One need only read through the titles of these 112 poems, most of which were written during the author's winter holiday in Todos Santos, México, to see the breadth of topics upon which he pondered. From Dark Matter to migrating whales to personal egos to bullying, all are covered with insight that will make you nod in agreement. These easy to read and understand stanzas will enlighten and are sure to entertain. John Wm Garand
John Wm Garand’s volume was originally titled “Mental Pathways” but we realized that wasn’t going to attract much attention. So, we went for a bold look to make a bold statement. We live on an island and we often vacation on islands, or within walking distance of the shore. Whether we realize it or not, it becomes a life style.
2011 brought us on a honeymoon of sorts, which we milked for as long as possible. We had already been together for 31 years, after all. In this illustrated volume we cover ground which was soon to become very familiar: The shores of Lake Geneva in Switzerland. Was this where we would find the answers?
"Who thought up yesterday, today, and tomorrow? Who had the cognizance to create these labels delineating age? Today exists for tomorrow. Nothing stops time. Each day's a prize." And with this deeply felt sense of existence, the author surrounds his wedding day—the first day on which same-sex marriages were legal in New York State—with reminiscences of his days and nights in New Mexico, of the people and events which affected him profoundly, and his highly anticipated honeymoon in the Swiss Alps. John Wm Garand
It was a difficult time dealing with four aging parents in the Spring of 2011. While the author's scribblings in his book "Done and Not Begun" deal explicitly with these events, the 118 poems in "Grand Hodgepodge" appear to skirt the daily tribulations of illness, infirmity, dotage and an unexpected death in the family.
Topics ranging from Walt Disney to opera, to PBS and NPR, kangaroos to Hollywood populate these pages. The burdens of coping with daily life were only hinted at and it is admirable that such optimism existed during those trying days. John Wm Garand
JWG revisits childhood memories after spending Christmas 2010 in Hancock, New Hampshire. The eBook volume includes a video of 83 year old mother Louise Garand showing the quilt she made when she was 11 years old.
The later half of 2010 brought us from Switzerland, home to Long Island, to New Hampshire and, finally, to Puerto Rico. Our adventures in foreign travels were just beginning. As always, we made sure our destinations were relatively gay friendly. The eBook volume includes a video of an eccentric dance performed on a Swiss alp.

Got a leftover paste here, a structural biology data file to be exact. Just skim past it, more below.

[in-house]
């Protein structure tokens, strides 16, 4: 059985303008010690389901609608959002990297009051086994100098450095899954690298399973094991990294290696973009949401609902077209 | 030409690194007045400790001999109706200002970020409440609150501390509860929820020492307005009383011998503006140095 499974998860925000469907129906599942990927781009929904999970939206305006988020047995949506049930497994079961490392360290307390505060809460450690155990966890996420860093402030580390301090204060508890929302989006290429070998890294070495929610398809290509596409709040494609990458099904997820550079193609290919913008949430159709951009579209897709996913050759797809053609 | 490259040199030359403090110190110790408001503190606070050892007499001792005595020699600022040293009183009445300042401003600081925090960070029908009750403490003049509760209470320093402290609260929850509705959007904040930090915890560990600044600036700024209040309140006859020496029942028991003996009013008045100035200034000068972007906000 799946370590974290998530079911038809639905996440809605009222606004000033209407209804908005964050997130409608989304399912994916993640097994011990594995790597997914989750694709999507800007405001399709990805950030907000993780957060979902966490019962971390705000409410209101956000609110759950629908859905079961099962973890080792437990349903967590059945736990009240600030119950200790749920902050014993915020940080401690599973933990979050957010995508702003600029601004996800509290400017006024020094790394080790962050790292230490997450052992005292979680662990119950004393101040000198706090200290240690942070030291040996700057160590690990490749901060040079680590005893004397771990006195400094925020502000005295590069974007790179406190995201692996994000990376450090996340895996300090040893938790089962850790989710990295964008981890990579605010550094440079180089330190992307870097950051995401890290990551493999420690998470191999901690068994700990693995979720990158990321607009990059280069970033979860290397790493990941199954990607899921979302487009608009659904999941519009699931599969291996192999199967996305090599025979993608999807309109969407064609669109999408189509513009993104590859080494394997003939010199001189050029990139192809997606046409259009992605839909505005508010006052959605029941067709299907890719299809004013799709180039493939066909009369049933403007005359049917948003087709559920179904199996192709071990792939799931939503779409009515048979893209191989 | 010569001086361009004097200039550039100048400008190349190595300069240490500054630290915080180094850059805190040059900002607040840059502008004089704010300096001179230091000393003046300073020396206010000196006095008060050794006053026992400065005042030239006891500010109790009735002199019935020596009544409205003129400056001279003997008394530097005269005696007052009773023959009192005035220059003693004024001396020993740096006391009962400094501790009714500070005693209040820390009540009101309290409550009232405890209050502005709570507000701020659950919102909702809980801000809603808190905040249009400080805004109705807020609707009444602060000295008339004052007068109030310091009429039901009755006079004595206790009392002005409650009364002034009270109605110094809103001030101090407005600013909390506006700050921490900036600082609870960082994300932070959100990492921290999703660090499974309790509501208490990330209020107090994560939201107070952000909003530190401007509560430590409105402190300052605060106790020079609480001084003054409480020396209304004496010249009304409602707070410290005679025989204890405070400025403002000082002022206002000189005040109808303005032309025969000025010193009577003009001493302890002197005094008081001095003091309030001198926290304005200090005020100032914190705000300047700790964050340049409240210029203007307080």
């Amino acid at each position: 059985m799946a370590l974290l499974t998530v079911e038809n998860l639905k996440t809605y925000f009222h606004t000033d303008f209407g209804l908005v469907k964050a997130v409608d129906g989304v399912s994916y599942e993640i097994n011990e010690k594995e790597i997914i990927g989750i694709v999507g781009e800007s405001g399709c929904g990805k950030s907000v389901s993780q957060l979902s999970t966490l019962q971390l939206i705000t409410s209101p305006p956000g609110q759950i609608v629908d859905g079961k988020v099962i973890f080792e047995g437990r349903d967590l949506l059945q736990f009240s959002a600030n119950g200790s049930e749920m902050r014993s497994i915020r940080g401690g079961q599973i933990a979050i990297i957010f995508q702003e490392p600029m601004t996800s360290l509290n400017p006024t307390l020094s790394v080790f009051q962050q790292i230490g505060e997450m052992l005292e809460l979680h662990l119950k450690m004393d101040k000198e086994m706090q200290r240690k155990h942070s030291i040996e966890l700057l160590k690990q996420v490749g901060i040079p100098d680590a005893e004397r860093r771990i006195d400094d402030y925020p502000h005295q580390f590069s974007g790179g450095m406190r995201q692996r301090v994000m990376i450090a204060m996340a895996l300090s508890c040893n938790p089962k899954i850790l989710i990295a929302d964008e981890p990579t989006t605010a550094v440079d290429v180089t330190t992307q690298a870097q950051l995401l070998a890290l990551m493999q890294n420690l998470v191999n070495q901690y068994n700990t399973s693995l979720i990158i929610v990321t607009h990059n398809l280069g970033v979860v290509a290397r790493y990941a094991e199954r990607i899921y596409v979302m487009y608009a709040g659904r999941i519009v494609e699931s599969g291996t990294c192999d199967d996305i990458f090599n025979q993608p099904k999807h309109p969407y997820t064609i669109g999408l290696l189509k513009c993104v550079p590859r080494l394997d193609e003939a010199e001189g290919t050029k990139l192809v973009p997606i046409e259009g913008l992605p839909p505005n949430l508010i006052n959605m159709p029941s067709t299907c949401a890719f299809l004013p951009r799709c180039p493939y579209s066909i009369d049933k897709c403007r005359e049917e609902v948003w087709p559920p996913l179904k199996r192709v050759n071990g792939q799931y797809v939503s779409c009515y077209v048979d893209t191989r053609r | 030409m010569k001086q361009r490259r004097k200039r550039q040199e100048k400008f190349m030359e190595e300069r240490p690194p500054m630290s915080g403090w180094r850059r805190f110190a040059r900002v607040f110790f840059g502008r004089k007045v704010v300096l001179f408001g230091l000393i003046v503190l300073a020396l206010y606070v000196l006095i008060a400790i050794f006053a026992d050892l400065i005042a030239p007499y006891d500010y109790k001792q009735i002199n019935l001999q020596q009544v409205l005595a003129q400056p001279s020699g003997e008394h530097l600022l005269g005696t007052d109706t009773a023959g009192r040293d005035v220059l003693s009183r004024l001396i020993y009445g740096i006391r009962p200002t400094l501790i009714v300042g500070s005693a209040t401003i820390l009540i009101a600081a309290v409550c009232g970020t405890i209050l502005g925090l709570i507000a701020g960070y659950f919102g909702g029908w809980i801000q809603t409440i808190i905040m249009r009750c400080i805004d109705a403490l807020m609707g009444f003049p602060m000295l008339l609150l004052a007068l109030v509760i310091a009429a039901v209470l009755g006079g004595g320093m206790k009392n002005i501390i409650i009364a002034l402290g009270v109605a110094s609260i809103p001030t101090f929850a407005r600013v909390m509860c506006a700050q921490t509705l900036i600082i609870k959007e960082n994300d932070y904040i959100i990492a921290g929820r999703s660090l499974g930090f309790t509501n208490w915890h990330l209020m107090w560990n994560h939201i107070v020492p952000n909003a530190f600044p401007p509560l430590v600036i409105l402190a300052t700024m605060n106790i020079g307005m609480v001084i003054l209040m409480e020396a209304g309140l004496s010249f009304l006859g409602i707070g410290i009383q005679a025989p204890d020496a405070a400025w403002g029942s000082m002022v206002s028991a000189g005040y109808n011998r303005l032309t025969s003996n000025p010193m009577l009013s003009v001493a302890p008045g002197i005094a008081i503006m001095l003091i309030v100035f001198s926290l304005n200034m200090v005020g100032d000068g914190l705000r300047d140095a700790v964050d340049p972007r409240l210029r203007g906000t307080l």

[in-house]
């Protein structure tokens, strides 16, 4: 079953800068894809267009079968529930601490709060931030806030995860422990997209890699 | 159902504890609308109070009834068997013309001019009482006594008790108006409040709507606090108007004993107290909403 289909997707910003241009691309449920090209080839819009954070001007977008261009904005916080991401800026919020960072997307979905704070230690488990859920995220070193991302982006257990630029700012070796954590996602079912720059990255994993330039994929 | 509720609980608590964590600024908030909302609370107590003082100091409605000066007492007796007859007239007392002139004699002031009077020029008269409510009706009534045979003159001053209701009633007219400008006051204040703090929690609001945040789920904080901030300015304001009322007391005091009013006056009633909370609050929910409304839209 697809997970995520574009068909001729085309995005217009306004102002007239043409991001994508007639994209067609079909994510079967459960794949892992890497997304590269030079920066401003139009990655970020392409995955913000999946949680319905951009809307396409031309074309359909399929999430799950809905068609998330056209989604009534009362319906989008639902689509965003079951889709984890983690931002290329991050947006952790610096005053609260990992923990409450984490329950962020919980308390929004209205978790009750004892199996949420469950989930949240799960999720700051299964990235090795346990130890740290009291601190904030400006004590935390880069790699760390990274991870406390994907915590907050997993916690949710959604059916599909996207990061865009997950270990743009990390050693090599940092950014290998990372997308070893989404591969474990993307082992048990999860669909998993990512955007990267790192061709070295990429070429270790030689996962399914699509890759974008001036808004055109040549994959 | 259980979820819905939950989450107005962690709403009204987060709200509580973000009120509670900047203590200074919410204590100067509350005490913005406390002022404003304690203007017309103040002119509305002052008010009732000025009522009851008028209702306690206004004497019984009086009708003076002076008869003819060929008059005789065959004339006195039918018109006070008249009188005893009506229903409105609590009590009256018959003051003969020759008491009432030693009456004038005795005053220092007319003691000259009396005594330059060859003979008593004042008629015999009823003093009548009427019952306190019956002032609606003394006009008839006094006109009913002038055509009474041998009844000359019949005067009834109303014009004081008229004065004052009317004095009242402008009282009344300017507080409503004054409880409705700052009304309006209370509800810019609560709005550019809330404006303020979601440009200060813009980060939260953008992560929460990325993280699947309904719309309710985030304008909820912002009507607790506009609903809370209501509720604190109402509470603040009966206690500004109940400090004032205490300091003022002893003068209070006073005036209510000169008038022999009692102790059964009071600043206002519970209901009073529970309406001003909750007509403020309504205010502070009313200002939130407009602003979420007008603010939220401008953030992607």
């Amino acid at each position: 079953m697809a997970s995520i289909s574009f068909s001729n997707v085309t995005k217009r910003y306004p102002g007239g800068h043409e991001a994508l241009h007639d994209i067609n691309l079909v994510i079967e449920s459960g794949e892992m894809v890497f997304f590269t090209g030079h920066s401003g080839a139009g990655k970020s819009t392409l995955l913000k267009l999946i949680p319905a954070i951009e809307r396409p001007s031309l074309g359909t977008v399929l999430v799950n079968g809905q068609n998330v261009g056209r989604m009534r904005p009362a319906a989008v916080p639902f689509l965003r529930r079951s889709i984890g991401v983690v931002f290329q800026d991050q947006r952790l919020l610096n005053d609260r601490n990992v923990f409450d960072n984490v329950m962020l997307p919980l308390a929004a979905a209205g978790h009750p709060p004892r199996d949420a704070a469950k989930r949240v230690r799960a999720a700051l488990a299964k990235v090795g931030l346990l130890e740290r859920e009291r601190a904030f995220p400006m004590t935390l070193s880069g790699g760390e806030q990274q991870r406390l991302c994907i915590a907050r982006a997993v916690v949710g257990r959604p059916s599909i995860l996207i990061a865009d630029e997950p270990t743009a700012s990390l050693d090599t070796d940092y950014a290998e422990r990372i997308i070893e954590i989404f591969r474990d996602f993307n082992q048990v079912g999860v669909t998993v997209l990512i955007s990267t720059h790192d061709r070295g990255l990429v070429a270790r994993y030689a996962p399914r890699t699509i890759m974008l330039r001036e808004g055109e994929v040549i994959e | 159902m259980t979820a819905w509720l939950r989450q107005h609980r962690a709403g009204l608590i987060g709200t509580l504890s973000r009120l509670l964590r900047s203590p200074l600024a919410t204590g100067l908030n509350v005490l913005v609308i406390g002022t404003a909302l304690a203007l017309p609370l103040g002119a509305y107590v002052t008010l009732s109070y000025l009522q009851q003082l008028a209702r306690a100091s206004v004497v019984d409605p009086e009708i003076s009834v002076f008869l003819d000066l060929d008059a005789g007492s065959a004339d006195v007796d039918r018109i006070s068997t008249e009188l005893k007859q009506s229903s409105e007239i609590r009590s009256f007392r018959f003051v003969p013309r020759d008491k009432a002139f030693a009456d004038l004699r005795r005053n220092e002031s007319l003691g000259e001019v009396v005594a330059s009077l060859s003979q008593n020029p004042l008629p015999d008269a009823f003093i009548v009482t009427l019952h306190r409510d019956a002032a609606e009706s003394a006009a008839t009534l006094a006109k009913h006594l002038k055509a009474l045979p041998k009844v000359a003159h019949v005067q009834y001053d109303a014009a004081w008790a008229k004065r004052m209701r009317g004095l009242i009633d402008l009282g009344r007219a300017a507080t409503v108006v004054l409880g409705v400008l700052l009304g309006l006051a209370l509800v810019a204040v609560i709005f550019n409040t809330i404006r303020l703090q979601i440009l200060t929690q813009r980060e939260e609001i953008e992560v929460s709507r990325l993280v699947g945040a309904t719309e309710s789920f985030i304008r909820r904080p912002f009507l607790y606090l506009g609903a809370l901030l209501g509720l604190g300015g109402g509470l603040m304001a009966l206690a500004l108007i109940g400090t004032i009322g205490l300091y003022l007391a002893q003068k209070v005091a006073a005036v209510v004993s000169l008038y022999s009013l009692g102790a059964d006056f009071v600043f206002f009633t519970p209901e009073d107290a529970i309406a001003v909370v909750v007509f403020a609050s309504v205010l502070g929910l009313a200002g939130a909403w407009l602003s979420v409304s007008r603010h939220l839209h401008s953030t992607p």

This eclectic collection written in 2010 jumps from location to location and covers all manner or topics such as an aborted puppet show (a sudden downpour); the Liberty Bell; nude gardening on Fire Island; and, the end of the summer drought in New Hampshire. An enclosed video has JWGrum “face dancing” on a tree stump in Geneva, Switzerland, is included with the eBook.
An extended string of very short poems chronicles the days between the end of winter and the beginning of summer with the appearance of the first blooms, the nesting birds, and the chores attendant with gardening. Sprinkled throughout are the author's attempts to deal with an attic full of his family's history: old letters, memorabilia, a boyhood in New Hampshire. A trip to the Grand Canyon helps put this little garden patch in the proper perspective and time—always time—weighs heavily and makes its presence known.
With this volume, JWGrum embarked on a new venture: One new poem every day. There were some interruptions along the way but as of 2017 we have nearly 1,700 poems published. “Loving a New Day” consists of two contrasting parts written on Maui and Long Island in the first months of 2010. A short audio/video recording is included.
Before John owned a camera he simply and painstakingly jotted down everything he saw, oftentimes while his friends stood by, patiently waiting for him to finish. Most of them didn't know that—years later—they would be called upon to read these words to an audience in various venues throughout New York City.